- Suppose that Alice and Bob are 10% faster than the other miners
- Alice’s spacetime weight needs to be 16 \cdot 1.09 \cdot \text{ticks}_\text{alice}\ to break even.
- But Alice’s spacetime weight in the reward formula is still 16 \cdot 1.1 \cdot \text{ticks}_\text{alice}
- Alice’s rewarded weight is 16 \cdot 0.01 \cdot \text{ticks}_\text{alice}\ higher than what she deserves.
- Bob’s spacetime weight needs to be 32 \cdot 1.18 \cdot \text{ticks}_\text{bob}\ to break even.
- But Bob’s spacetime weight in the reward formula is still 32 \cdot 1.2 \cdot \text{ticks}_\text{bob}
- Bob’s rewarded weight is 32 \cdot 0.02 \cdot \text{ticks}_\text{bob}\ higher than what he deserves.

- Suppose that the reward formula purposefully overestimates by specifying that 32 TiB storage deserves 22% extra weight, 16 TiB deserves 11% extra weight, 8 TiB deserves 5.5% extra weight, and so on.
- Miners with 32 TiB will gain 2% more than what they deserve.
- Miners with 16 TiB will gain 1% more than what they deserve.
- The big miners are unjustly rewarded more than the small miners.

- Suppose that the reward formula purposefully underestimates by specifying that 32 TiB storage deserves 18% extra weight, 16 TiB deserves 9% extra weight, 8 TiB deserves 4.5% extra weight, and so on.
- Miners with 16 TiB will lose 2% relative to what they deserve.
- Miners with 16 TiB will lose 1% relative to what they deserve.
- The big miners are unjustly damaged the most, the small miners are unjustly damaged the least.

- Conclusion:
- If the reward formula errs (on purpose) on the side of giving an x-percentage smaller amount of extra weight (to compensate for wasted ticks) compared to what the miners deserve:
- The big miners will get an x-percentage worse deal than what’s fair.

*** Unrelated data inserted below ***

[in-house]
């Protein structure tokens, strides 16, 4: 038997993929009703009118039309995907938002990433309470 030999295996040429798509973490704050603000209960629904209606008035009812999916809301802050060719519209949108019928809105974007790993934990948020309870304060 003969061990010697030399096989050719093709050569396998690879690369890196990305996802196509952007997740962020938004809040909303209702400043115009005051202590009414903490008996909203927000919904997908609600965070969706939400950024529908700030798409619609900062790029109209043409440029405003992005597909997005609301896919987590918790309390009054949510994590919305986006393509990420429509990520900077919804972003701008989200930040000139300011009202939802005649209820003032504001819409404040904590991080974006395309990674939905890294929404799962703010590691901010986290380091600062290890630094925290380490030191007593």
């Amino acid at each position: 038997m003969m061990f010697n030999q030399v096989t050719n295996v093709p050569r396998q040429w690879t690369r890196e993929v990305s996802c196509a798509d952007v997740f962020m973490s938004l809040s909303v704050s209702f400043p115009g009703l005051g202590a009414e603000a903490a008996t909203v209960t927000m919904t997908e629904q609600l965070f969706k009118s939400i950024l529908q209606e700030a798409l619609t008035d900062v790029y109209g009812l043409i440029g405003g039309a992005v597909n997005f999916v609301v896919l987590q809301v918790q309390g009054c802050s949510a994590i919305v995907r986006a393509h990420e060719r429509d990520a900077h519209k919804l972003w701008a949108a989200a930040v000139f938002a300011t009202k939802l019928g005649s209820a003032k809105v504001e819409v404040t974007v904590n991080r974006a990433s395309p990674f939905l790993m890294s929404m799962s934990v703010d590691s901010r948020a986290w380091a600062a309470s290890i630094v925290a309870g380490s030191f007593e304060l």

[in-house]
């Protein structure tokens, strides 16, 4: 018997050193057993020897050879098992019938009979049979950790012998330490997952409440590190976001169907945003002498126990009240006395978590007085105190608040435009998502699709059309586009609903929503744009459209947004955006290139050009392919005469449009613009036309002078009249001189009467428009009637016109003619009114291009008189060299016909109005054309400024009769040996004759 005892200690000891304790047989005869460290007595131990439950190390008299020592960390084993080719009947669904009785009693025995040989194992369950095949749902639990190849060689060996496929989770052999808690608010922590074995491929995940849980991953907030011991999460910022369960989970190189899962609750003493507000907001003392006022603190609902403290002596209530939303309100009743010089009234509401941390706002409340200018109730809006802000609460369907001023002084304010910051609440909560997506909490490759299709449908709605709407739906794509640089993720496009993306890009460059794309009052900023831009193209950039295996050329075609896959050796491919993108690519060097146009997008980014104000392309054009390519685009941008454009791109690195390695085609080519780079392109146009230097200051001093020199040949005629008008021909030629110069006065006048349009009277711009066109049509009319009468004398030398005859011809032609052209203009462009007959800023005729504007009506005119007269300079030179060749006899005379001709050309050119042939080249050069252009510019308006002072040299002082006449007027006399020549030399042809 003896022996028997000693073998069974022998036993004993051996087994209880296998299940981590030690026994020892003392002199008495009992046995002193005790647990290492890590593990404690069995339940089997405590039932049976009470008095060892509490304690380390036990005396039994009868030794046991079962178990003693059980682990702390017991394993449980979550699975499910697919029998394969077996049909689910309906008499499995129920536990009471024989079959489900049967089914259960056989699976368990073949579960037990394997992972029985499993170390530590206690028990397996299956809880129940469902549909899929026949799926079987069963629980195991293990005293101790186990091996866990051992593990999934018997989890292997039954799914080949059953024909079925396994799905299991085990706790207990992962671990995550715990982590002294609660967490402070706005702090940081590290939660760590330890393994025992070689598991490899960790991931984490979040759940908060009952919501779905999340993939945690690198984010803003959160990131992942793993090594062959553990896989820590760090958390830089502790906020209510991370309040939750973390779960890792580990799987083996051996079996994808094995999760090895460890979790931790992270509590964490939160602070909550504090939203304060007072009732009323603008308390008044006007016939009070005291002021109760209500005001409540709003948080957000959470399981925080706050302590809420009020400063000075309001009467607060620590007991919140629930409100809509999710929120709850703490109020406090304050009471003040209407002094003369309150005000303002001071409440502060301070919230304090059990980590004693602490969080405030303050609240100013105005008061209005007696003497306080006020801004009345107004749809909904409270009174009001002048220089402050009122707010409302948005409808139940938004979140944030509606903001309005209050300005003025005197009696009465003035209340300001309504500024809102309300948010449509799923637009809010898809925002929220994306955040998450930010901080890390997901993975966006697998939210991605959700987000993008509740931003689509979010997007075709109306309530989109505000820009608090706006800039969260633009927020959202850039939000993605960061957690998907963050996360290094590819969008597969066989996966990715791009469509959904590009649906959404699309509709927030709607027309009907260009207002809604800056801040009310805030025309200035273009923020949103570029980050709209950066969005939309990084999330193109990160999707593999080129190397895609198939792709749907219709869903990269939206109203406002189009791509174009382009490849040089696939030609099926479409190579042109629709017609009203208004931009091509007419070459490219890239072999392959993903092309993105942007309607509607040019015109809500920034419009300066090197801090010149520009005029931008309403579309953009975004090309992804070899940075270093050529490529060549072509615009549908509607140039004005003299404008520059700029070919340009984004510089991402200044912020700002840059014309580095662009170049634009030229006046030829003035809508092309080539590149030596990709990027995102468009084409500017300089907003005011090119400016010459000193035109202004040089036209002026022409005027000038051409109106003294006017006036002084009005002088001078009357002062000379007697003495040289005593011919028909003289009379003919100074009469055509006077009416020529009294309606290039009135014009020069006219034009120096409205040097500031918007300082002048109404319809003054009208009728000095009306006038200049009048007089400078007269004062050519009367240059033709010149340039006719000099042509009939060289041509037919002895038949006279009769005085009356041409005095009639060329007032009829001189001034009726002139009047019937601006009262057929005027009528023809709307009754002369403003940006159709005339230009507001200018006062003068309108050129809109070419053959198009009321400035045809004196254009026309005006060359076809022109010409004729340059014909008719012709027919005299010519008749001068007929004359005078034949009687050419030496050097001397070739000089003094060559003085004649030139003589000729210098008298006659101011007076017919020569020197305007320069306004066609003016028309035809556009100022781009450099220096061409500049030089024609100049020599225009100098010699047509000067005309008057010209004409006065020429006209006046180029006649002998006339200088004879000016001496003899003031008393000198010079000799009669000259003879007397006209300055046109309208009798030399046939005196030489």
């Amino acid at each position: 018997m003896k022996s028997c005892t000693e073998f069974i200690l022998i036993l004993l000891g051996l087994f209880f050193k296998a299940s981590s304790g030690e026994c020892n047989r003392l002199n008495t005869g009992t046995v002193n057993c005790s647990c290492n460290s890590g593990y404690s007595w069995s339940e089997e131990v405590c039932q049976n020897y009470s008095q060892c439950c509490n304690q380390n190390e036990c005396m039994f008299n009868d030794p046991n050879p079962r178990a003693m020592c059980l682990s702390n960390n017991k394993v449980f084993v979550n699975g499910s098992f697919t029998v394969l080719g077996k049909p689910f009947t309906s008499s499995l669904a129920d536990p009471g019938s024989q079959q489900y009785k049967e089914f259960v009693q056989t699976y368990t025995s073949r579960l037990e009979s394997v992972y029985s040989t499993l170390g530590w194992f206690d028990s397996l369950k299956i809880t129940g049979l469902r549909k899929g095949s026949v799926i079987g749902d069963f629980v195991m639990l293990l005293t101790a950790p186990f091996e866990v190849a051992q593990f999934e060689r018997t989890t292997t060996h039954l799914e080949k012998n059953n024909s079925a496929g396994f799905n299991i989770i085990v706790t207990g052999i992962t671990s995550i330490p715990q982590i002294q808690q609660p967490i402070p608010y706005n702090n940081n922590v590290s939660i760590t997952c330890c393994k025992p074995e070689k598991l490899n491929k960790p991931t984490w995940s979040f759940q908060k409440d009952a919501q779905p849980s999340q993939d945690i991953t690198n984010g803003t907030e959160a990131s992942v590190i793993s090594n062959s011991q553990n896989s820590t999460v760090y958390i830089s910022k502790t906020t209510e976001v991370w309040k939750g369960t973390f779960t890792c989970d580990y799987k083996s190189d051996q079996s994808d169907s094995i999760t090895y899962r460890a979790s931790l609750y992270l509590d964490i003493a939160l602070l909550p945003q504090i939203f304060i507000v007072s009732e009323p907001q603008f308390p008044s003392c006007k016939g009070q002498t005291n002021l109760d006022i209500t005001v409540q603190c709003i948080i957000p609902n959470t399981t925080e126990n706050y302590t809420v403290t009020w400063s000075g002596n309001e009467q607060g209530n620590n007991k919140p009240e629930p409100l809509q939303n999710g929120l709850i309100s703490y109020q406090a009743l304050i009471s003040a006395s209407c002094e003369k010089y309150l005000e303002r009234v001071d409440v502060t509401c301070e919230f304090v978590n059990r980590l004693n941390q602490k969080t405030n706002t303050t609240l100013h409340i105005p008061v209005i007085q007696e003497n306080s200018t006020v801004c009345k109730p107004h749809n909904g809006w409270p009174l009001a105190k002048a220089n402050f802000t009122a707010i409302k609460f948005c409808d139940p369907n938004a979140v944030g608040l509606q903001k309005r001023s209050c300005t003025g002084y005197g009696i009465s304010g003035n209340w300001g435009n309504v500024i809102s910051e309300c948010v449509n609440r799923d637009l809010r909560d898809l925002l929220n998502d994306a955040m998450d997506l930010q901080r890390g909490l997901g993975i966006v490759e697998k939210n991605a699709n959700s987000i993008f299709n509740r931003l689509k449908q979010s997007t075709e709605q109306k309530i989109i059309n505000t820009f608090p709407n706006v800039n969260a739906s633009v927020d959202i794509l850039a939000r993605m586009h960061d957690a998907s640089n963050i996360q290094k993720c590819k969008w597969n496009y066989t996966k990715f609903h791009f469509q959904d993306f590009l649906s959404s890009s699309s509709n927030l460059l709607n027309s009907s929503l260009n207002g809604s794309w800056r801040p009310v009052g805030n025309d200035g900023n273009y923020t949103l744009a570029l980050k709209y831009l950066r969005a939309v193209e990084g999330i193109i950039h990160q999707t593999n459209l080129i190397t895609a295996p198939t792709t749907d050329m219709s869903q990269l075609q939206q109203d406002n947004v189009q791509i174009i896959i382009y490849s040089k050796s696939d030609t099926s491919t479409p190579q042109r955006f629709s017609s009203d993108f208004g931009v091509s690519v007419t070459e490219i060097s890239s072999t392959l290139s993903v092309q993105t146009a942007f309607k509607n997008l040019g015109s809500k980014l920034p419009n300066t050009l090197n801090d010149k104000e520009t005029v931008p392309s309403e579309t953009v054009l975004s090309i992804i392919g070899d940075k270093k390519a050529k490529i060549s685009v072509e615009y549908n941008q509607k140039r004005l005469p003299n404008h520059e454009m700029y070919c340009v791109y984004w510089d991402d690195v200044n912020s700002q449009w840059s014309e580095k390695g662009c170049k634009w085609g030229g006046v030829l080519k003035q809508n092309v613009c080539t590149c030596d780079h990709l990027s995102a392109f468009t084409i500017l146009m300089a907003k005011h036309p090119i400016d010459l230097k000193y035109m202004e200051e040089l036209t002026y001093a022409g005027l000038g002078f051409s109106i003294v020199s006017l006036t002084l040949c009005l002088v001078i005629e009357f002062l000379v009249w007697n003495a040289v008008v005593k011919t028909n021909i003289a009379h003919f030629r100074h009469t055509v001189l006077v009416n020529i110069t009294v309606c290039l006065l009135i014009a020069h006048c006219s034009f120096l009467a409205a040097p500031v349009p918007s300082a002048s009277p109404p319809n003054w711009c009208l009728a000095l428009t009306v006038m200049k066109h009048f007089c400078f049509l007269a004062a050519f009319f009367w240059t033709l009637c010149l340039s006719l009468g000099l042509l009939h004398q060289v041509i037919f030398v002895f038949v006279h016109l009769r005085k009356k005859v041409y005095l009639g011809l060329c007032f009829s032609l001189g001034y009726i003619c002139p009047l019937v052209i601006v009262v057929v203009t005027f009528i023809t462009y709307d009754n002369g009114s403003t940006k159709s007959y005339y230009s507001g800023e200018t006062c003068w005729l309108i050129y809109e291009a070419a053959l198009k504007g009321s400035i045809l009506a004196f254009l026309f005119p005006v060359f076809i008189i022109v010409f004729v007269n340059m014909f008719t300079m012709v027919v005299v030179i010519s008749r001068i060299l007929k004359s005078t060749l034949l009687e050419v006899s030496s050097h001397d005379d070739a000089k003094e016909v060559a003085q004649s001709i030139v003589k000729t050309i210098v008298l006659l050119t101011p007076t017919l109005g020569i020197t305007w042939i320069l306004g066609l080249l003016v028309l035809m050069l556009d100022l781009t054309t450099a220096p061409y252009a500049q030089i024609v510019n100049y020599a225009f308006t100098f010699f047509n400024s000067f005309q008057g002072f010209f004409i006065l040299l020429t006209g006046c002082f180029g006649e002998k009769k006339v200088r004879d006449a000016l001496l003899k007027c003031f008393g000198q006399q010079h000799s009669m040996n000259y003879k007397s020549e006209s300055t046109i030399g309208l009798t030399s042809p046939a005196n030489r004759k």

- It’s likely that there’d be more ATX splitting relative to an accurate reward formula.
- If x is small then there’s likely to be less ATX splitting than in the case that x is large.
- The smaller miners are happier when x is large, because they get a better deal relative to the large miners.

- If the reward formula errs (on purpose) on the side of giving an x-percentage greater amount of extra weight (to compensate for wasted ticks) compared to what the miners deserve:
- The big miners will get an x-percentage better deal than what’s fair.
- It’s likely that there’d be even less ATX splitting than with an accurate reward formula.
- The smaller miners are unhappy because the large miners get an unfair advantage (and the large miner have other inherent advantages due to economies of scale).

- If the reward formula errs (on purpose) on the side of giving an x-percentage smaller amount of extra weight (to compensate for wasted ticks) compared to what the miners deserve:
- It’s conservative to err on the side of giving a smaller amount of extra weight relative to what the miners deserve.
- Because we want to encourage small miners to partcipate.
- In the worst case it’d be the same as without a reward formula that compensates for wasted ticks.

### Practical underestimate

- Right now there isn’t a reward formula that compensates for wasted ticks